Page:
1. A record or table of the descent of a person, family, or group from an ancestor or ancestors; a family tree.
2. Direct descent from an ancestor; lineage or pedigree.
3. The study or investigation of ancestry and family histories.
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The derivation of the word genealogy literally means a written record (logos) of one’s family (geneo).
The ancient Romans venerated their ancestors. They kept images of them that they worshiped. The practice was also common in China and other Asian countries. “Ancestor worship” is a belief that deceased family members have a continued existence, take an interest in the affairs of the world, and possess the ability to influence the fortune of the living. Some people believe that continued care for the dead is required for their well-being. Others think that devotion to dead ancestors is a matter of duty, regardless of what effects may come from that.
For some people, it can become an obsession.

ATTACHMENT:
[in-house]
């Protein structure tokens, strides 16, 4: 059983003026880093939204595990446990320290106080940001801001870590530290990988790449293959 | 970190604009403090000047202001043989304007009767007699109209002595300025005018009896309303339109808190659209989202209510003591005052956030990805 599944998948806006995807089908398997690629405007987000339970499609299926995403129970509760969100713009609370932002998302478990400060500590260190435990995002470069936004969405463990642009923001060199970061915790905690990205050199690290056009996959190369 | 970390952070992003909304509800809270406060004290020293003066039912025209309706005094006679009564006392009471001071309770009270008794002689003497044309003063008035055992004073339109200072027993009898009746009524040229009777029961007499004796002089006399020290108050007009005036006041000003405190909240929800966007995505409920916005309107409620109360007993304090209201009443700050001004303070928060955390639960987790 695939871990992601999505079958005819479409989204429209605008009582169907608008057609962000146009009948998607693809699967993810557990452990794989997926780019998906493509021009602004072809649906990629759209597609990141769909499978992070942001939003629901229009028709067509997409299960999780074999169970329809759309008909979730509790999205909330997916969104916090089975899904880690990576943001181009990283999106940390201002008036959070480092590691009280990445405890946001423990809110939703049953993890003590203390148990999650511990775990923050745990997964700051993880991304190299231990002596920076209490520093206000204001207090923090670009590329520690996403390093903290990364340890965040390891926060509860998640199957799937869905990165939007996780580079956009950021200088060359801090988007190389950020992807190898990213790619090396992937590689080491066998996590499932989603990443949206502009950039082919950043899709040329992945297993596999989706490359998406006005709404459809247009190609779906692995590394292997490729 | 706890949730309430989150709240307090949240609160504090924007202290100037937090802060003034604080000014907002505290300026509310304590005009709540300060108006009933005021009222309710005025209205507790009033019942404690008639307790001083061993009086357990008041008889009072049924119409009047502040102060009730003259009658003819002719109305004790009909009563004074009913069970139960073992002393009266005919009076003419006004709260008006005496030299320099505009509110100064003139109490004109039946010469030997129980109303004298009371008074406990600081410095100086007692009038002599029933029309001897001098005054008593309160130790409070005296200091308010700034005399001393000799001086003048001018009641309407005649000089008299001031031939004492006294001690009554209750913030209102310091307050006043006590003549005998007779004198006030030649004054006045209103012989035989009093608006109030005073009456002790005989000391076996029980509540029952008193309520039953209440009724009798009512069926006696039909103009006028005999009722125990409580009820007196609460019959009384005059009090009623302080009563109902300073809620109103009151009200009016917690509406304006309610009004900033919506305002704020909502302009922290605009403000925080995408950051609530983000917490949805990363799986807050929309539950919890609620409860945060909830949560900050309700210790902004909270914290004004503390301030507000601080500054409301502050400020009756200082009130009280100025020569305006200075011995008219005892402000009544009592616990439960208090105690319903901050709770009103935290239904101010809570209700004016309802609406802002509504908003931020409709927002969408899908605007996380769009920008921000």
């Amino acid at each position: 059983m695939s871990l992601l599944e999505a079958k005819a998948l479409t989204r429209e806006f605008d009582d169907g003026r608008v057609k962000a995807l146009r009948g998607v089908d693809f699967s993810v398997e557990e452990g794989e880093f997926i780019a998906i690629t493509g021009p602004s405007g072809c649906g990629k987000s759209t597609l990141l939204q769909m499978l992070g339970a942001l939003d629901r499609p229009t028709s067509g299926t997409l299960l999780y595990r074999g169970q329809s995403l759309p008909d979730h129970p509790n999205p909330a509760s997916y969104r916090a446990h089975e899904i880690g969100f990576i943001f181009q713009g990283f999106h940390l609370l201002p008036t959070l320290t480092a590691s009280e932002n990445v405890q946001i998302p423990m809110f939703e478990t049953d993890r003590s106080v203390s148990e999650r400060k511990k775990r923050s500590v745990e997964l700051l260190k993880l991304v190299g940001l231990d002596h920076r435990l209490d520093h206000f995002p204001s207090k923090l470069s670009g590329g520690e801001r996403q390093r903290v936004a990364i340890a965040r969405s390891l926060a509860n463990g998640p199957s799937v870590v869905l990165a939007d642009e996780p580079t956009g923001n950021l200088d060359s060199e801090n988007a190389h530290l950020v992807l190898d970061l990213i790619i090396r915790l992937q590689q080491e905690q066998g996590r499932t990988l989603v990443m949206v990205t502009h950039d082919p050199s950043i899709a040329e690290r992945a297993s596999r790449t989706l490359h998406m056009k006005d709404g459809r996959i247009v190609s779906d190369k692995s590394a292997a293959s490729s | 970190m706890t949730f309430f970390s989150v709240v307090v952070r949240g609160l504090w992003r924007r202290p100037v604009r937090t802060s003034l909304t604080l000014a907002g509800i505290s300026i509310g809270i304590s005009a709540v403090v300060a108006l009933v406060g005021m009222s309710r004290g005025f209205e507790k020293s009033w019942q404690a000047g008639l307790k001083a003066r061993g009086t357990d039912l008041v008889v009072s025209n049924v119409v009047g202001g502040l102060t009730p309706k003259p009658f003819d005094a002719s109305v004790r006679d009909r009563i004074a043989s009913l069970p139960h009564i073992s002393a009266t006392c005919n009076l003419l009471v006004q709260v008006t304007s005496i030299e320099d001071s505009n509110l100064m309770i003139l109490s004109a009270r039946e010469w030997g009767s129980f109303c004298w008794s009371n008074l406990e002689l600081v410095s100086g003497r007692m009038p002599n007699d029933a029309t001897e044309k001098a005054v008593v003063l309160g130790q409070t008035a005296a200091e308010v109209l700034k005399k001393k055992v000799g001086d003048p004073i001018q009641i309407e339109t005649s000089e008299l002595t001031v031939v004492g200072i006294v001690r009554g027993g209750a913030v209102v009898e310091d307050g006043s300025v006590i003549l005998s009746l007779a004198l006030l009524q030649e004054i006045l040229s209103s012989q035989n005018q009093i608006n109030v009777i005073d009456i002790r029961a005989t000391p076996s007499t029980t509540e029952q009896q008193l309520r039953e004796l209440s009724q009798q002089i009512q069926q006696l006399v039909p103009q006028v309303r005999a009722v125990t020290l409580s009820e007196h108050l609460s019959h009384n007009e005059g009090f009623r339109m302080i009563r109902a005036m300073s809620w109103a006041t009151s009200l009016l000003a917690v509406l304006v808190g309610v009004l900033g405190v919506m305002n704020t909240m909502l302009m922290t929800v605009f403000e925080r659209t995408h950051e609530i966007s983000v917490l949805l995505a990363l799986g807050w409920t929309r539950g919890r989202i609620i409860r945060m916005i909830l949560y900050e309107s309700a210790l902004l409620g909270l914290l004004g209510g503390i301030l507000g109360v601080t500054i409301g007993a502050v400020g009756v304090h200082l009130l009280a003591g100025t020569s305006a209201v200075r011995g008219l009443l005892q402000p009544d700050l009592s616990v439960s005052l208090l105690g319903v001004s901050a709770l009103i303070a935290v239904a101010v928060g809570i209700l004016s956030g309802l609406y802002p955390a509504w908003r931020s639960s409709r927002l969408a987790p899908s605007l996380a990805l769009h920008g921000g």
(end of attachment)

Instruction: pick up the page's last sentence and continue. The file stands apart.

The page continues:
In the early 1990s, Cyndi Howells, a housewife from Puyallup, Washington, and a member of the Tacoma-Pierce County (Washington) Genealogical Society, walked into the annual meeting of the Washington State Genealogical Society, which was being held in her home town. Dressed in a bathrobe and her bathroom slippers, she held up a disk in her right hand.
“I’ve got 20 files on here,” she shouted to the assembled amateur genealogists. “Each file is the address of a place on the Internet where you can find genealogical information. I’m going to see how many more I can find.”
At the next year’s annual meeting of the Washington State Genealogical Society, she came back with 50 more.
And the next year she had even more.
In 1996, she had over 1,000. She called her list cyndislist and used oznet to post it at www.cyndislist.com.
Soon she was crashing oznet. She had to move to a different server.
Cyndislist grew with the Internet to become the craigslist of the genealogy world. At last count, she had 264,800 links to different sites in 180 categories on her site, with over a 1,000 new links added per month, and over 22 million visitors. With 15,000 visitors a day, answering her email and working on her Web site has become a full-time job. Newsweek wrote in February 24, 1997, “The biggest boon to the heritage hunt has been cyberspace. No one has been more influential there than Cyndi Howells, a Puyallup, Wash., housewife who became obsessed with genealogy after tracing her own family tree.”
That was the key word. Obsessed. Why else would an apparently normal person spend hours trolling the Internet to look for online ship passenger lists and other trivia.